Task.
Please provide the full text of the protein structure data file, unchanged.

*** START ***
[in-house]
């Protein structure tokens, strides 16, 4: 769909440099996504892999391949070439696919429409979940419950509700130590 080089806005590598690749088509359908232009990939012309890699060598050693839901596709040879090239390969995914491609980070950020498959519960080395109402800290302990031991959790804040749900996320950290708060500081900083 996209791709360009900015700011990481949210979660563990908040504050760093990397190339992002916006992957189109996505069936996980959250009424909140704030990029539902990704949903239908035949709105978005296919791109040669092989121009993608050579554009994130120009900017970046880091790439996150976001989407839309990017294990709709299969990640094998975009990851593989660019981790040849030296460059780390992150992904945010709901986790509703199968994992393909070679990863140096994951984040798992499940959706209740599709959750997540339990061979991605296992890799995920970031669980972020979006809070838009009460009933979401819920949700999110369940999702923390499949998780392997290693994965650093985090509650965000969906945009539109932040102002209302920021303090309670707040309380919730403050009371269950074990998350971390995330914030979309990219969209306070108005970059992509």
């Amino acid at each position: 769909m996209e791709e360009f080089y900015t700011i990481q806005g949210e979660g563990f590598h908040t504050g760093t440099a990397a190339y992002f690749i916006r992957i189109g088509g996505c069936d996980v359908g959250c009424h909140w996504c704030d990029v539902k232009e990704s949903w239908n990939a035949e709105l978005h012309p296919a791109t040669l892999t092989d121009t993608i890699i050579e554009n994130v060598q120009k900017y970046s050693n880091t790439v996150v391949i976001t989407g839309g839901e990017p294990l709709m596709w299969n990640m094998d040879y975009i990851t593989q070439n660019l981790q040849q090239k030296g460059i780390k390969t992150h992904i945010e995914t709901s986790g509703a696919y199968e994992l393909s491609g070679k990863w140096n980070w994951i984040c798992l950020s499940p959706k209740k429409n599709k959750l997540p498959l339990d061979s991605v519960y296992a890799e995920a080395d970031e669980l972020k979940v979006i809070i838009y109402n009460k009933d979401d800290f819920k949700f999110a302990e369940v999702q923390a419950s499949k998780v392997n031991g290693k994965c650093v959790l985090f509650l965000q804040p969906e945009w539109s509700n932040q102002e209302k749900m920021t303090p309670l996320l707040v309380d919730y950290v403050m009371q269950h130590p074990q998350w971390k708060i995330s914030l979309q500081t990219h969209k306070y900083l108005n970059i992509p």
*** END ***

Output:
[in-house]
């Protein structure tokens, strides 16, 4: 769909440099996504892999391949070439696919429409979940419950509700130590 080089806005590598690749088509359908232009990939012309890699060598050693839901596709040879090239390969995914491609980070950020498959519960080395109402800290302990031991959790804040749900996320950290708060500081900083 996209791709360009900015700011990481949210979660563990908040504050760093990397190339992002916006992957189109996505069936996980959250009424909140704030990029539902990704949903239908035949709105978005296919791109040669092989121009993608050579554009994130120009900017970046880091790439996150976001989407839309990017294990709709299969990640094998975009990851593989660019981790040849030296460059780390992150992904945010709901986790509703199968994992393909070679990863140096994951984040798992499940959706209740599709959750997540339990061979991605296992890799995920970031669980972020979006809070838009009460009933979401819920949700999110369940999702923390499949998780392997290693994965650093985090509650965000969906945009539109932040102002209302920021303090309670707040309380919730403050009371269950074990998350971390995330914030979309990219969209306070108005970059992509």
């Amino acid at each position: 769909m996209e791709e360009f080089y900015t700011i990481q806005g949210e979660g563990f590598h908040t504050g760093t440099a990397a190339y992002f690749i916006r992957i189109g088509g996505c069936d996980v359908g959250c009424h909140w996504c704030d990029v539902k232009e990704s949903w239908n990939a035949e709105l978005h012309p296919a791109t040669l892999t092989d121009t993608i890699i050579e554009n994130v060598q120009k900017y970046s050693n880091t790439v996150v391949i976001t989407g839309g839901e990017p294990l709709m596709w299969n990640m094998d040879y975009i990851t593989q070439n660019l981790q040849q090239k030296g460059i780390k390969t992150h992904i945010e995914t709901s986790g509703a696919y199968e994992l393909s491609g070679k990863w140096n980070w994951i984040c798992l950020s499940p959706k209740k429409n599709k959750l997540p498959l339990d061979s991605v519960y296992a890799e995920a080395d970031e669980l972020k979940v979006i809070i838009y109402n009460k009933d979401d800290f819920k949700f999110a302990e369940v999702q923390a419950s499949k998780v392997n031991g290693k994965c650093v959790l985090f509650l965000q804040p969906e945009w539109s509700n932040q102002e209302k749900m920021t303090p309670l996320l707040v309380d919730y950290v403050m009371q269950h130590p074990q998350w971390k708060i995330s914030l979309q500081t990219h969209k306070y900083l108005n970059i992509p």